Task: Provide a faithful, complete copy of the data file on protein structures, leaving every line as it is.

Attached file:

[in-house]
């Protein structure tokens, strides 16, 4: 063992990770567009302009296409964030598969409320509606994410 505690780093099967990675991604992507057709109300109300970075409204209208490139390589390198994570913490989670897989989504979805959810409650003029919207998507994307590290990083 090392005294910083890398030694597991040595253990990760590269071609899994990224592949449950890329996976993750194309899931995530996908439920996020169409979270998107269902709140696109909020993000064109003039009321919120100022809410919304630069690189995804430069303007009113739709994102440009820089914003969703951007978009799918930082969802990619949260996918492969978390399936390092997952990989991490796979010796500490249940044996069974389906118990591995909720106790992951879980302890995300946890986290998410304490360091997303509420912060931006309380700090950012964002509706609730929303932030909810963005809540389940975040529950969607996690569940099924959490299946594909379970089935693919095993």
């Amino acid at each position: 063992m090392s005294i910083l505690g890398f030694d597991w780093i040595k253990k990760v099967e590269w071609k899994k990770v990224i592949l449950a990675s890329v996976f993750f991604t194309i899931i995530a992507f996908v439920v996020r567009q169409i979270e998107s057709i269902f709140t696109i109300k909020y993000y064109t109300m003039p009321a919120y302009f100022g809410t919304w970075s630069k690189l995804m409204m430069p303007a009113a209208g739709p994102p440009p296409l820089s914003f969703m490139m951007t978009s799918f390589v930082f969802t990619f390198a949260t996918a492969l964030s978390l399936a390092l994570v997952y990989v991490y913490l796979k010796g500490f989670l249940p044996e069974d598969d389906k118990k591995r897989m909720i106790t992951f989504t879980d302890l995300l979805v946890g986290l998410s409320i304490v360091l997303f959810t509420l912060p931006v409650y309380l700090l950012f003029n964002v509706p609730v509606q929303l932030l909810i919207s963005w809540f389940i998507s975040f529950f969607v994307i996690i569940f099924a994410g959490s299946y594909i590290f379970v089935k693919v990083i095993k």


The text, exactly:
[in-house]
């Protein structure tokens, strides 16, 4: 063992990770567009302009296409964030598969409320509606994410 505690780093099967990675991604992507057709109300109300970075409204209208490139390589390198994570913490989670897989989504979805959810409650003029919207998507994307590290990083 090392005294910083890398030694597991040595253990990760590269071609899994990224592949449950890329996976993750194309899931995530996908439920996020169409979270998107269902709140696109909020993000064109003039009321919120100022809410919304630069690189995804430069303007009113739709994102440009820089914003969703951007978009799918930082969802990619949260996918492969978390399936390092997952990989991490796979010796500490249940044996069974389906118990591995909720106790992951879980302890995300946890986290998410304490360091997303509420912060931006309380700090950012964002509706609730929303932030909810963005809540389940975040529950969607996690569940099924959490299946594909379970089935693919095993």
């Amino acid at each position: 063992m090392s005294i910083l505690g890398f030694d597991w780093i040595k253990k990760v099967e590269w071609k899994k990770v990224i592949l449950a990675s890329v996976f993750f991604t194309i899931i995530a992507f996908v439920v996020r567009q169409i979270e998107s057709i269902f709140t696109i109300k909020y993000y064109t109300m003039p009321a919120y302009f100022g809410t919304w970075s630069k690189l995804m409204m430069p303007a009113a209208g739709p994102p440009p296409l820089s914003f969703m490139m951007t978009s799918f390589v930082f969802t990619f390198a949260t996918a492969l964030s978390l399936a390092l994570v997952y990989v991490y913490l796979k010796g500490f989670l249940p044996e069974d598969d389906k118990k591995r897989m909720i106790t992951f989504t879980d302890l995300l979805v946890g986290l998410s409320i304490v360091l997303f959810t509420l912060p931006v409650y309380l700090l950012f003029n964002v509706p609730v509606q929303l932030l909810i919207s963005w809540f389940i998507s975040f529950f969607v994307i996690i569940f099924a994410g959490s299946y594909i590290f379970v089935k693919v990083i095993k």